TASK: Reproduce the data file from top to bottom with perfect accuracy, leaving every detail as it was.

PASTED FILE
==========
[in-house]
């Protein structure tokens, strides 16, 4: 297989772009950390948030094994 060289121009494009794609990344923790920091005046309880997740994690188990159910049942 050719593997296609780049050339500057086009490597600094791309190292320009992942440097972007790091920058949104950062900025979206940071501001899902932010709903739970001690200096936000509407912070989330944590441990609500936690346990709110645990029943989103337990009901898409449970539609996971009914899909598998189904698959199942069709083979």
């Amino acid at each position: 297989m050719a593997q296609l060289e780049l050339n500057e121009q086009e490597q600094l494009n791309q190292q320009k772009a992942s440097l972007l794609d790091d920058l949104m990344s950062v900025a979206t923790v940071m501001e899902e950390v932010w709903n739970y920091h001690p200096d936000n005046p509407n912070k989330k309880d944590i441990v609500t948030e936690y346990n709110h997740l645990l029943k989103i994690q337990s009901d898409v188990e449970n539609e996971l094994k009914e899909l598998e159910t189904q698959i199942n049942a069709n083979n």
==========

[in-house]
């Protein structure tokens, strides 16, 4: 297989772009950390948030094994 060289121009494009794609990344923790920091005046309880997740994690188990159910049942 050719593997296609780049050339500057086009490597600094791309190292320009992942440097972007790091920058949104950062900025979206940071501001899902932010709903739970001690200096936000509407912070989330944590441990609500936690346990709110645990029943989103337990009901898409449970539609996971009914899909598998189904698959199942069709083979």
């Amino acid at each position: 297989m050719a593997q296609l060289e780049l050339n500057e121009q086009e490597q600094l494009n791309q190292q320009k772009a992942s440097l972007l794609d790091d920058l949104m990344s950062v900025a979206t923790v940071m501001e899902e950390v932010w709903n739970y920091h001690p200096d936000n005046p509407n912070k989330k309880d944590i441990v609500t948030e936690y346990n709110h997740l645990l029943k989103i994690q337990s009901d898409v188990e449970n539609e996971l094994k009914e899909l598998e159910t189904q698959i199942n049942a069709n083979n």